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September 1 2014

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18 posts tagged "Sarah Lerfel"

Jason Wu and Colette: Ally of The Dolls

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Now that he’s one of American fashion’s wunderkinder, Jason Wu’s early work as a designer of doll fashions is an oft-told part of his lore. But even now that he’s got a pretty enviable set of life-size women clamoring for his clothes, the miniature mode is not a part of his DNA that he’s ready to jettison. His latest fantastic bit of fashion-clad plastic marks the debut of his Fall 2009 collection at Colette in Paris, which hit the store this week. (“The early bird gets the worm,” said Wu. Indeed!) “Sarah [Lerfel] came in to put in an order and saw a doll on my desk, and it just went from there,” explains Wu. “It’s just so perfect for Colette.” For his limited-edition Colette doll, which sells for €215, Wu chose look 20: a belted ivory cashmere coat with a fairylike feather-embroidered hem. “Doing a doll is like drawing a caricature,” Wu explains. “You don’t render all the details, just the most distinctive ones. That’s why it has to be a fun look.” Wu’s dolly days are actually still quite active. He’s doing another for Jeffrey New York, due out this August to celebrate the store’s tenth anniversary. Also in the offing is Wu’s most expensive doll yet—a $1,000 mini-mannequin. “We’re doing it for Japan, but I can’t say more,” he says.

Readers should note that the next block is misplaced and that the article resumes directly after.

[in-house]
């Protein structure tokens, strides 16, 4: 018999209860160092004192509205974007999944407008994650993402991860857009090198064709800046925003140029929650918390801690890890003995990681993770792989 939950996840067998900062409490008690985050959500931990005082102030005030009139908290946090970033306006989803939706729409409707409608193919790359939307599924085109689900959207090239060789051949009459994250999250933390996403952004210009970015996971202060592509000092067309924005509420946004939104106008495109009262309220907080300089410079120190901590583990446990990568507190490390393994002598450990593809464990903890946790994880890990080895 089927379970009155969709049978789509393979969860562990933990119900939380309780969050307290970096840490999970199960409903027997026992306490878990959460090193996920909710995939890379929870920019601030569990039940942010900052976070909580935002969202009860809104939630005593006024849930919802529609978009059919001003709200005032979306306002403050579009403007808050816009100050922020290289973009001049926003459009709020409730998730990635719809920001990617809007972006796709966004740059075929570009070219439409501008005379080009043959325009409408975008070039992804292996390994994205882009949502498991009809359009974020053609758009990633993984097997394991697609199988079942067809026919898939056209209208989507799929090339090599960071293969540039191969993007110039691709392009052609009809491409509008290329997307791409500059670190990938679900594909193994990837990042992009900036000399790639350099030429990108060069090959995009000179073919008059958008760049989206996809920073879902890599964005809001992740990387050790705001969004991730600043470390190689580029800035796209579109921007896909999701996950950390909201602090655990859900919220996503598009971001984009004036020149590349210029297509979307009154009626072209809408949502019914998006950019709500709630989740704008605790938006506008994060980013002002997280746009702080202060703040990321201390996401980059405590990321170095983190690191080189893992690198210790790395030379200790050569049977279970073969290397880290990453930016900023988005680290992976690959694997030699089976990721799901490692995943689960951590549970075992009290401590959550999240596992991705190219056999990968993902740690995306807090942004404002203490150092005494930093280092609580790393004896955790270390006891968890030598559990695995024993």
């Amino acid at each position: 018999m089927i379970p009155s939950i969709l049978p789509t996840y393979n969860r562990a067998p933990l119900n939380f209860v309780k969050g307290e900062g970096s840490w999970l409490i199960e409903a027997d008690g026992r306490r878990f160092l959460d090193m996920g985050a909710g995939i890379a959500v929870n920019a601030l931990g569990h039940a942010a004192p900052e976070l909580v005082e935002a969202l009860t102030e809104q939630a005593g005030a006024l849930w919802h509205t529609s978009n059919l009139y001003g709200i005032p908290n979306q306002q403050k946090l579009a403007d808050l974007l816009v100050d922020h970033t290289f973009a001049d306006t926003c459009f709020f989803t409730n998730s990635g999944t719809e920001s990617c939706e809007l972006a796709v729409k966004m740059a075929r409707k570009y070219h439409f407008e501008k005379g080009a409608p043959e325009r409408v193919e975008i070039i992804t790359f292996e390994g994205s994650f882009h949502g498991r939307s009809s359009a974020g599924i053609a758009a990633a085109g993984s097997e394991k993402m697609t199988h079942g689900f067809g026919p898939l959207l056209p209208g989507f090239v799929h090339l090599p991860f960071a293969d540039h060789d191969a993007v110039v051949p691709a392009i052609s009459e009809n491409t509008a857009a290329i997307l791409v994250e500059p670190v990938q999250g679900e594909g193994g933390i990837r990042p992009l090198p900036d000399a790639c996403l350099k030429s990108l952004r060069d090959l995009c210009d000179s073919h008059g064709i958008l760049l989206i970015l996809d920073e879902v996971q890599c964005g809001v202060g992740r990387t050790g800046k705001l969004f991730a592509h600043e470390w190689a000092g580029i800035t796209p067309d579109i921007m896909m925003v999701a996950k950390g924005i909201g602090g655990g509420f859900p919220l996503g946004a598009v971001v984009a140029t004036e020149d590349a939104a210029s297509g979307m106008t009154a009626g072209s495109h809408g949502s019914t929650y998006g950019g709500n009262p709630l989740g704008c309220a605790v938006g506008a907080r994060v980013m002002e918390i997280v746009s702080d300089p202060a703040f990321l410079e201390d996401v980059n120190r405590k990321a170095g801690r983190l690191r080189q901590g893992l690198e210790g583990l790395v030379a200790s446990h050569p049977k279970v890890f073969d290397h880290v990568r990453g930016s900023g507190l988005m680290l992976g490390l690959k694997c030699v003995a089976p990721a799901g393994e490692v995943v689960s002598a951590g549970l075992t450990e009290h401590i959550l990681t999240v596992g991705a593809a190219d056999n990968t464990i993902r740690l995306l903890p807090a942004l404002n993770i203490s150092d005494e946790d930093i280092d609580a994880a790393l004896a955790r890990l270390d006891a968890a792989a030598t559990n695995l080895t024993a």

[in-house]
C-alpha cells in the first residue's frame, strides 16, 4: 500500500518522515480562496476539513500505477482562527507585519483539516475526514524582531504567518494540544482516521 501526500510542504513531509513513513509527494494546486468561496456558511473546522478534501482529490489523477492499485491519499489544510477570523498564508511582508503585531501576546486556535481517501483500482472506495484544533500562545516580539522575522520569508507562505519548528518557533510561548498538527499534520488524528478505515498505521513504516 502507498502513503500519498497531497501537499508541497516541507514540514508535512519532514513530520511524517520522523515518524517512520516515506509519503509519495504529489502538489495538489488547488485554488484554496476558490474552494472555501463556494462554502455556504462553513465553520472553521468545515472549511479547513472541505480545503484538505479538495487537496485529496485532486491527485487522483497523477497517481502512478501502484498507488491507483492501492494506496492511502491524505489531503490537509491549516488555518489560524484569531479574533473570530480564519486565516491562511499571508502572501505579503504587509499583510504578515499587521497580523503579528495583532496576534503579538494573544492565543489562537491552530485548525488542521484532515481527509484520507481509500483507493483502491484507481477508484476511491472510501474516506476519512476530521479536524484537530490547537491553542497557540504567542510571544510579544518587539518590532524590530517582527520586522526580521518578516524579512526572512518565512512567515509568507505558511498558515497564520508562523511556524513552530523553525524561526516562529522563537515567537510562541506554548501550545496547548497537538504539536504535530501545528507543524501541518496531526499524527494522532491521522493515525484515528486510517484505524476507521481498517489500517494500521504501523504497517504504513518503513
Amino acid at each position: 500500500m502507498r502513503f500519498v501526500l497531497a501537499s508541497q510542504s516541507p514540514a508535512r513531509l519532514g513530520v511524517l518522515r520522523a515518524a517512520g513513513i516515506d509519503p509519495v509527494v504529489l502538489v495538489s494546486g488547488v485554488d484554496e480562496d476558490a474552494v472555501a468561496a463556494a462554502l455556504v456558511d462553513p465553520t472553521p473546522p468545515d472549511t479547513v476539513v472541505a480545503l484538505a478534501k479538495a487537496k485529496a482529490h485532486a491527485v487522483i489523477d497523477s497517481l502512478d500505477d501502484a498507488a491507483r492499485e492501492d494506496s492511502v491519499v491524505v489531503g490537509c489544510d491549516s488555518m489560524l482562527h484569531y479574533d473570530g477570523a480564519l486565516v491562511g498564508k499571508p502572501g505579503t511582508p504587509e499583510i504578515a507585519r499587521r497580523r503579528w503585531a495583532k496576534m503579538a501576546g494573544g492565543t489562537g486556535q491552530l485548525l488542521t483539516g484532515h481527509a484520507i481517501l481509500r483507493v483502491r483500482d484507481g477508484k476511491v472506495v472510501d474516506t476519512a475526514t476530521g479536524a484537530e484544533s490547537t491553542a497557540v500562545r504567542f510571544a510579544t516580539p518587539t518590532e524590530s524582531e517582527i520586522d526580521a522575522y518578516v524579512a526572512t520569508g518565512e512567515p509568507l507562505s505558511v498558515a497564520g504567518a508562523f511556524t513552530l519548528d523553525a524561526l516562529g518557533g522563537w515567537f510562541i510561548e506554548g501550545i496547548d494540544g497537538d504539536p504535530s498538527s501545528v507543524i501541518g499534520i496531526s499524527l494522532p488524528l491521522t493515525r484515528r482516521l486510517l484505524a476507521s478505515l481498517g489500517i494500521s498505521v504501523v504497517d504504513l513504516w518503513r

Blasblog From Moscow: The Third Time Is The Charm

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In the past two decades, as Russia transitioned from a Communist country to a more democratic one, the country’s fashion industry has scrambled to catch up aesthetically with the Western world. Handfuls of fashion magazines (including Vogue, Bazaar, Tatler, and Vanity Fair) appeared and new retail outposts stocking Paris and Milan designers began to thrive. Moscow even sprouted a pair of dueling fashion weeks—one sponsored by IMG, the other not—that competed for international attention. The problem was, with so much spread out, it was hard for the cream to rise to the top, which is why Anna Dyulgerova, a former Russian Vogue fashion editor, created a third fashion week (or, if we’re going to get technical, fashion weekend) to showcase the country’s chicest designers. “There wasn’t really a celebration of our own fashion,” Dyulgerova said. “All the designers worth seeing have been showing separately from any official weeks in Moscow. That’s why we’ve put together five of the nicest names in Russian fashion and asked them to show their collections.” On her roster: Konstantin Gayday, whose subversive collection of black dresses was accented in zippers and fur (no surprise on the fur front); Vardoui Nazarian, who showed cutout separates; Terexov, whom insiders will recognize from the New York fashion calendar; Gosha Rubchinsky, whose menswear show was cast from boys on the street—some with stitches on their faces (that’s a pic from the show); and Teplov, a collection of mainly cashmere coats that debuted at the Ritz. Joining Dyulgerova were the likes of Colette’s Sarah Lerfel, Purple‘s Olivier Zahm, and Visionaire‘s Cecilia Dean. Visit www.cyclesandseasons.com for more images.

 

 

Photo: Courtesy of Derek Blasberg

 

Blasblog From Moscow: More Chic-sters Arrive In The Russian Capital